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How to Recognize the Stress and Temptation that Foil Resolutions

Remember that episode of “The Cosby Show” when Olivia had Dr. Huxtable remeasure her height 16 hours after he first measured her height. Dr. Huxtable kept explaining to Olivia that no one grew that fast and he would just tell her how she was the same height as yesterday. Still, Olivia persisted. Dr. Huxtable remeasured Olivia and to his surprise she grew a few inches. He did not understand what he was recording and retook the measurements. Olivia proudly shouted “I know my body. I know my body.” You need to know your body. What clues are your body telling you about its condition?

Your body provides clues in various ways. Two of these ways are stress and temptation. Stress is when the body reacts to any demand. Demands are in every fashion of our lives and can arise from work, school, relationships, danger. Thus, you can never be stress free. The flight or fight response is a perfect example of stress. We don’t think of it as stress but it’s your body’s reaction to stress. Its function is to remove you from perceived danger. So, not all stress is bad. Some stress invokes reactions to save your life. However, stress needs to be limited or controlled. Even too much of a good thing can be bad for you. Take the flight or fight response. Prolonged exposure to your body’s reaction to flight or flight response can cause sleep and digestion suppression due to the amount of adrenaline flowing through your body. Therefore, don’t let stress become a routine. When stress becomes a routine, your body does not react in a dramatic swing from a normal to heightened reaction. This makes it hard to manage stress since everything seems normal.

Stress management can be simple but time-consuming. You must know your body.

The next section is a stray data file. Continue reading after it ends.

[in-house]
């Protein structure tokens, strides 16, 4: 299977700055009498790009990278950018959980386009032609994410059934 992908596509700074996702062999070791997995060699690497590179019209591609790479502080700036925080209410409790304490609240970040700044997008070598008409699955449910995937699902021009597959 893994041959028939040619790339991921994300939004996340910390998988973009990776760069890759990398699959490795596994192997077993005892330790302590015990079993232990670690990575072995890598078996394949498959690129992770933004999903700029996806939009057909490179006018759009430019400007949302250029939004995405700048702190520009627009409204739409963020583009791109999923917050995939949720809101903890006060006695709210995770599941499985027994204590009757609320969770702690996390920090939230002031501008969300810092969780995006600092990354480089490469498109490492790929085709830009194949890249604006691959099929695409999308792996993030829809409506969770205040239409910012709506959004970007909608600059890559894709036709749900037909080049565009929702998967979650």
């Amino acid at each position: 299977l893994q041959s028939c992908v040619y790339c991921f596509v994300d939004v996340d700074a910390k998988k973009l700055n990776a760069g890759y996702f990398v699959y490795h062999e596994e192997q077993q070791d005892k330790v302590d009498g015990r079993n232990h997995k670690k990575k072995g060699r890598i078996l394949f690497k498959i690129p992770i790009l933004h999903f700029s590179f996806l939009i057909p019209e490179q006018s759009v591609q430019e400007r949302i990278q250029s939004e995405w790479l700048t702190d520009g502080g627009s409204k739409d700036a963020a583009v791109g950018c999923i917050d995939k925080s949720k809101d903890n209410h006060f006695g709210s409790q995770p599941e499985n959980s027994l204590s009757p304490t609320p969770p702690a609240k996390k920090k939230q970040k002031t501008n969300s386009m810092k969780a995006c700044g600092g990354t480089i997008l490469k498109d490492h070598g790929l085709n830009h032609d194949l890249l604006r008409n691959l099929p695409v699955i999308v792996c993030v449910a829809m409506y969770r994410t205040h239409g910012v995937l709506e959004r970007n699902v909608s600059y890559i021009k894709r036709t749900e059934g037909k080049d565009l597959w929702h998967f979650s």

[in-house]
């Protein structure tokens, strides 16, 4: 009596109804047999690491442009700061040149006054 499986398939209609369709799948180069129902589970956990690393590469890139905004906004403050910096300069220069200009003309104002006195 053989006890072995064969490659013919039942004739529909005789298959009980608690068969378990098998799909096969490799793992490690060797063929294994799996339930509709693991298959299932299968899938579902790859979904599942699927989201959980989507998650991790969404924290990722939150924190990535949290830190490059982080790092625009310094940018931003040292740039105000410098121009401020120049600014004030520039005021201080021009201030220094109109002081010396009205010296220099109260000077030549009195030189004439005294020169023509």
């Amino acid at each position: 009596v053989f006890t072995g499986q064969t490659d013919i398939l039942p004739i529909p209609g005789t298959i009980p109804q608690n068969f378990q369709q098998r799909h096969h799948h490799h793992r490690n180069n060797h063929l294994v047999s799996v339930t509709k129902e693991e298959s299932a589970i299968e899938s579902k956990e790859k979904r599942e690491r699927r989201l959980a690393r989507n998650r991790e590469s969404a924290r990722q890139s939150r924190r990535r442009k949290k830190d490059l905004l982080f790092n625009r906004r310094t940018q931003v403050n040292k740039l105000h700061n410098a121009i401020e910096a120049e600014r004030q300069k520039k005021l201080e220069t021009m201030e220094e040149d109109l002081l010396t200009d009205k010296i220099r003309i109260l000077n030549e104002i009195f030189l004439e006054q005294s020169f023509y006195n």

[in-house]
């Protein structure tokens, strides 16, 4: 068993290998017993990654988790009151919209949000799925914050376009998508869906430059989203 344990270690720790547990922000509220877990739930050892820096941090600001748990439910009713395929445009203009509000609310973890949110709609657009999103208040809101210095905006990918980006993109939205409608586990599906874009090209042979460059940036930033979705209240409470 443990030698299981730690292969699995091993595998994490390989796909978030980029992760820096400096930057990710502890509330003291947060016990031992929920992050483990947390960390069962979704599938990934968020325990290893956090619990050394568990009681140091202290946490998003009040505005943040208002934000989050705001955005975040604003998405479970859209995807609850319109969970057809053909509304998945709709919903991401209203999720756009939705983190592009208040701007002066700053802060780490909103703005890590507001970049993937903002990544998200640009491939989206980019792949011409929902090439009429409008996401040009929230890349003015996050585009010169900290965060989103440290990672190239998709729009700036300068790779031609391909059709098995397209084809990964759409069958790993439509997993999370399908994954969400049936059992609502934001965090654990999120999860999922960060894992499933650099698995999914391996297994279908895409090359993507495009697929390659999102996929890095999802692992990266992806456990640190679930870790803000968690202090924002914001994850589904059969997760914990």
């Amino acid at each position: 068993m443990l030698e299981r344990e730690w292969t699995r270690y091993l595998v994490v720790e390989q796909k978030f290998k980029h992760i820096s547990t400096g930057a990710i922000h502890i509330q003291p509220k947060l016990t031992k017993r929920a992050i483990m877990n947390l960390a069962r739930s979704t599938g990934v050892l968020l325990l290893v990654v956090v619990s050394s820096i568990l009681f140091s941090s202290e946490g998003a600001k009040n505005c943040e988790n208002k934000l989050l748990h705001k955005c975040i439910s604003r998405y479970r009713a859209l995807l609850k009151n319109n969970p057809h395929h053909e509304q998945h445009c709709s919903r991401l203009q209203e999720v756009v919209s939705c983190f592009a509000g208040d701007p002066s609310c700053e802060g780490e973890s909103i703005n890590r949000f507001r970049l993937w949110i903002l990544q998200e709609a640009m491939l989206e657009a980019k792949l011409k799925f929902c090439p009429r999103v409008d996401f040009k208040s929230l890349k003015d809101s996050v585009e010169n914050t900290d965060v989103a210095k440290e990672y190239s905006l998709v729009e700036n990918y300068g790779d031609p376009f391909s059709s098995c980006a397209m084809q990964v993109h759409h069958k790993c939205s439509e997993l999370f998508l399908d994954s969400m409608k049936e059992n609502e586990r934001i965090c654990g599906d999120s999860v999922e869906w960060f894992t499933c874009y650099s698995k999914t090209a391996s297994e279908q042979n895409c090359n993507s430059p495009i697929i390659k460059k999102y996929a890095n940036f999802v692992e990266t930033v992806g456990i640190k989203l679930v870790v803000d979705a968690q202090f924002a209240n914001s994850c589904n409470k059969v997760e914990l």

Understand what situations cause your body not to respond in a normal way;

Identify what daily, weekly, or monthly occurrences cause your body to not function properly. Some situations on your list can be eliminated while others would have to be changed to lessen the stressful impact to your body; and

Eliminate unnecessary calendar events or commitments in your life. You only control yourself
not the situation nor other people. When the situation does not go as planned or if someone does not do what you would like, you should not become stressed. You only control yourself. Work on controlling your reaction to situations.

Another clue your body provides is through temptations. What makes you want? It is really a mental process. Your thoughts are drawn to focus on one thing. The way you rationalize information is geared towards one goal — obtaining temporary immediate satisfaction. Many people want to know when or if it is okay to yield to temptation. It depends. Sometimes our temptation is an alert from our body saying that it is in need of something. For example, chocolate cravings are connected to magnesium deficiency. This does not mean that every time you crave chocolate that you are deficient in magnesium.

The best ways to manage temptation will sound like a recovery rehab ad. Truly this is the most common method.

• Identify the trigger and determine if it is a medical issue. If it is a medical issue, you can stop the temptations by getting your body back in balance. If it is not a medial issue, then the remaining steps may help you.
• Take your attention away from the urge and try to eliminate your exposure to situations with that trigger. Don’t put yourself in the situation where you will face the temptation.
• If you encounter the trigger, have a plan of action. For example, what can you substitute physically and/or mentally for that trigger?

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